Archive for August 2010
Remember when you were a kid and had all these aspirations of success when you grew up? An astronaut, the president, a chef, a cashier, the sky was the limit. However, it really isn’t until the senior year of high school where reality sets in and you have to figure out what your path will be. Lucky for my generation and future generations we have something called “Reality Television” which can give us good insight to what we want to do. From Ice Truckers to Cake Boss, there are reality shows for almost every profession these days.
What was my calling? Powergirls. Remember that show? The show of a small PR Firm in NYC run by Lizzie Grubman? What a cool job they had. Planning events, hanging out with celebrities, always around pretty people…I would fit in so well. I was too short to be a model, so I decided to become a publicist and declared my major. Read the rest of this entry »
Last Thursday (Aug. 26), the Federal Trade Commission (FTC) announced that Reverb Communications had settled charges alleging that the public relations firm had engaged in deceptive advertising practices by having its employees write and post positive reviews of clients’ games in the Apple iTunes Store, without disclosing that they had been compensated to do so.
The settlement brings to a close the Commission’s first case under its revised “Guidelines on the Use of Endorsements and Testimonials in Advertising,” which took effect Dec. 1, 2009.
Those guidelines state, in part, that advertisers (in this case Reverb) are subject to liability for failing to disclose material connections between themselves and their endorsers. In a section entitled, “Disclosure of Material Connections,” the guidelines state that: Read the rest of this entry »
Measurement, measurement, measurement. It’s all we can talk about lately, right? With all the discussions about complex metrics and the ever elusive ROI, some of the more basic concepts of PR measurement have been drowned out.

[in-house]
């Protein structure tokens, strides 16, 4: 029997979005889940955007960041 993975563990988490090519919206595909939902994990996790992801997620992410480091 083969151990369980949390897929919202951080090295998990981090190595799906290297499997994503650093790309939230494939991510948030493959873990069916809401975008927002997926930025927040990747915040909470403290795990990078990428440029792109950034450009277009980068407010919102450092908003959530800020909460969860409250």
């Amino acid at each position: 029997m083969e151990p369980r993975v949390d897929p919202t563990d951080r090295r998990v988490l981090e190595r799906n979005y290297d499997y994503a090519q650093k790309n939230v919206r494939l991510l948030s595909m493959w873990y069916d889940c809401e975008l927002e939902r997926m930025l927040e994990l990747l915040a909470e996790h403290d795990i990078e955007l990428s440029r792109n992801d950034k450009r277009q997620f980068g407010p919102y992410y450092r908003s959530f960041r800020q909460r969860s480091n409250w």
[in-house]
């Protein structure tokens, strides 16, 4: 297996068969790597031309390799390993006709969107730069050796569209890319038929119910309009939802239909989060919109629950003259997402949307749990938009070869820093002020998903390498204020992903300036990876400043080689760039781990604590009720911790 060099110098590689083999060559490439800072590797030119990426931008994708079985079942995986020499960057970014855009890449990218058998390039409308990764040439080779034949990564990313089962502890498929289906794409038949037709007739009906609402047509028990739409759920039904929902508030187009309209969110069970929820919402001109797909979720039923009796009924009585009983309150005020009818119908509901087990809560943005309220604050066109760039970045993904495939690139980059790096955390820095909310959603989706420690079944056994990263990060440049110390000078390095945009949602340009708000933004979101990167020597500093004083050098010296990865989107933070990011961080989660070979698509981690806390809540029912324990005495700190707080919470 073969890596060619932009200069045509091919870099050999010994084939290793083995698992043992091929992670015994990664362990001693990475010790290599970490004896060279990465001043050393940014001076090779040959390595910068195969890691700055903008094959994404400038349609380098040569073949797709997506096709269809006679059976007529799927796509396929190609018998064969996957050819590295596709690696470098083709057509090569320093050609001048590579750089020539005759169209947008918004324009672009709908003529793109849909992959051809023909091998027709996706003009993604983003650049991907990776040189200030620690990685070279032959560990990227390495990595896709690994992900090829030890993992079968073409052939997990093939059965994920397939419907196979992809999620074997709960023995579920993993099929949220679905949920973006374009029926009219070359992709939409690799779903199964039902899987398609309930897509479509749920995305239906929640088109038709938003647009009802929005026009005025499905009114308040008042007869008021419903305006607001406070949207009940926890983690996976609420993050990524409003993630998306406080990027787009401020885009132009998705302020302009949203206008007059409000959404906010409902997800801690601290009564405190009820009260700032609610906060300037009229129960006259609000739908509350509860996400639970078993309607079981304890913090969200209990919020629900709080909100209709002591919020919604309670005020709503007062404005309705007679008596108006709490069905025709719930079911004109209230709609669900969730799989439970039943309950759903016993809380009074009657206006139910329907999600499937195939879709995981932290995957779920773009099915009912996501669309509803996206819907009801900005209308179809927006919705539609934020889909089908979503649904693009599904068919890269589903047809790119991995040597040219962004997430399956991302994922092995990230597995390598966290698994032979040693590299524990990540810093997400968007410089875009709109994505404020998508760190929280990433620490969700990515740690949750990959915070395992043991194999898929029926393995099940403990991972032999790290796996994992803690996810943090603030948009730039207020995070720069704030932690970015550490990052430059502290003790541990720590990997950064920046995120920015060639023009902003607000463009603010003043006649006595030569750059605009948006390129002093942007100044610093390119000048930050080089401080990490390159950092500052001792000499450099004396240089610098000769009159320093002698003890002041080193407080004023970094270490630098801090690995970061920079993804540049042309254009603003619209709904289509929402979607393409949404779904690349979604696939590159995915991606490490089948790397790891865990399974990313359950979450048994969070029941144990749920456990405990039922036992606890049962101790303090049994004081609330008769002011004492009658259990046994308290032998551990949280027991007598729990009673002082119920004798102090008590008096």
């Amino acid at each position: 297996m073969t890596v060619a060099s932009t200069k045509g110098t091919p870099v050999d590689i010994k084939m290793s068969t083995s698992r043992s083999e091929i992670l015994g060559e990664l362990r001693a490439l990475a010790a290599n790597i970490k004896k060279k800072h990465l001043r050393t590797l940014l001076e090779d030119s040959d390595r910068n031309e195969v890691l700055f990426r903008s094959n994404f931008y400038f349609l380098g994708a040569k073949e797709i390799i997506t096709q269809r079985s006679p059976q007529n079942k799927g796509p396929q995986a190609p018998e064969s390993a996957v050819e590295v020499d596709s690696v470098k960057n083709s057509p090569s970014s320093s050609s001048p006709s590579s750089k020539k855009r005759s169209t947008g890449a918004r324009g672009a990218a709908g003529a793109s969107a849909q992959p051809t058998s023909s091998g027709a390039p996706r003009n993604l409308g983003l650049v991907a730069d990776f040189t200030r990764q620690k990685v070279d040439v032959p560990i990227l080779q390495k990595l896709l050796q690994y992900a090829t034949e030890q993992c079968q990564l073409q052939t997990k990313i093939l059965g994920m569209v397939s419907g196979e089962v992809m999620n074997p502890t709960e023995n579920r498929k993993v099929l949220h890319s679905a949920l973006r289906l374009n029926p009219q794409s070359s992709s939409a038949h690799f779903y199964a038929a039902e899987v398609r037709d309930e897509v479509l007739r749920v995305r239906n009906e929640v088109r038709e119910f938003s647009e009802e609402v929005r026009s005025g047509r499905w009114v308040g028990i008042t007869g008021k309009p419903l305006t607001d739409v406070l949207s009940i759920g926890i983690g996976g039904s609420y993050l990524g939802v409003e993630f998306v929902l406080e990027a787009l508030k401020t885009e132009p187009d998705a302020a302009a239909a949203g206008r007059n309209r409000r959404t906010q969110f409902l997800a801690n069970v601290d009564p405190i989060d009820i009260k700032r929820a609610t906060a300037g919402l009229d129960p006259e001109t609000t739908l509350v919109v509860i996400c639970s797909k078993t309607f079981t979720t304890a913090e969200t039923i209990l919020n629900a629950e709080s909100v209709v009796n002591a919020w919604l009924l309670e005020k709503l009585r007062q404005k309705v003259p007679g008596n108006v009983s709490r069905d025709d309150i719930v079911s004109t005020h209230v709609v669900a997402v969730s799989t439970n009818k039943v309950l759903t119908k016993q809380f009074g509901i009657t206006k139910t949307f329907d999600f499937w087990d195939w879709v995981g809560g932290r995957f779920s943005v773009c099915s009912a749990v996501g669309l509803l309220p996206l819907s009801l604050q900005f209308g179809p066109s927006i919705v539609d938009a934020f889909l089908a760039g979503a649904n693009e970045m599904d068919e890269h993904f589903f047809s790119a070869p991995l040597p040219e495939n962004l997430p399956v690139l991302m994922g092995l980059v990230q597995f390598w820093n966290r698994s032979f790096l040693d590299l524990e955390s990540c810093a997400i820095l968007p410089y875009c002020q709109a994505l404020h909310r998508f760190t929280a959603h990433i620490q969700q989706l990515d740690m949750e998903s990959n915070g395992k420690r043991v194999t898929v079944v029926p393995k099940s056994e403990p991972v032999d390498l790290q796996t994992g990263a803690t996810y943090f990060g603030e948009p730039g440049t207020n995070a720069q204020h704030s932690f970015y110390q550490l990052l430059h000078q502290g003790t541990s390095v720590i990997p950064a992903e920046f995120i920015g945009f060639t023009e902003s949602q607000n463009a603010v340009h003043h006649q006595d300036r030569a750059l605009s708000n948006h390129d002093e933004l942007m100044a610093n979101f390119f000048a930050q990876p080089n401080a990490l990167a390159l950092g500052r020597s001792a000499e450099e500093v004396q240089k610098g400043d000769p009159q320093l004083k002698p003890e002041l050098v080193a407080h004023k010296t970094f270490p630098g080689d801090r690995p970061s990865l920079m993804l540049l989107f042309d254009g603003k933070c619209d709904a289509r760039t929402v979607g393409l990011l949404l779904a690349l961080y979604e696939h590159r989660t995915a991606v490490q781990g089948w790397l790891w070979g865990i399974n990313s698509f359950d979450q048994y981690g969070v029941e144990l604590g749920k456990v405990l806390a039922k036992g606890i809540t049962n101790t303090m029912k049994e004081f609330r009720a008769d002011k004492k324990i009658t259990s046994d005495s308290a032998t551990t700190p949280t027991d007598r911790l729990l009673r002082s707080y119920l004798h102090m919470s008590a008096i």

Once you’ve come to terms with the idea that you absolutely must be measuring, where do you start? One of the first questions you should answer is whether you want to measure in real-time or whether you want to focus on measuring against a benchmark. Both satisfy rather different needs, but they could be paired to create a more robust measurement program as well. There is also some unavoidable overlap because, after all, measurement is measurement.
First of all, real-time is more aptly described as monitoring, though there can be some more quantitative aspects involved. The focus here is to gain an understanding of what is being said, where and about what right now. Read the rest of this entry »
Hi All -
So, for those of you paying really close attention, you already know we’re approaching our 1 year anniversary. Our first post was published (for the business day of) August 30th.
In that time we’ve had 505 posts (including this one), over 3,200 comments, hits from all of North America (YES, we got Greenland!), a decent set of pageviews as well as some speaking gigs and other great opportunities.
And so it is that we’re going to take our vacation week starting….now . We’ll be tweaking some of the behind the scenes stuff, redoing the storefront (if you’re lucky and keep on checking the site you may get a glimpse of some new stuff) and coming back (with a tan) the week of August 30th.
Try to stay out of trouble while we’re on hiatus
On Aug. 6, HP announced that its Chairman, Chief Executive Officer and President Mark Hurd was resigning from the company. The announcement followed an investigation conducted by HP’s internal and external legal counsel into a sexual harassment claim lodged against Hurd and HP by a former HP contractor.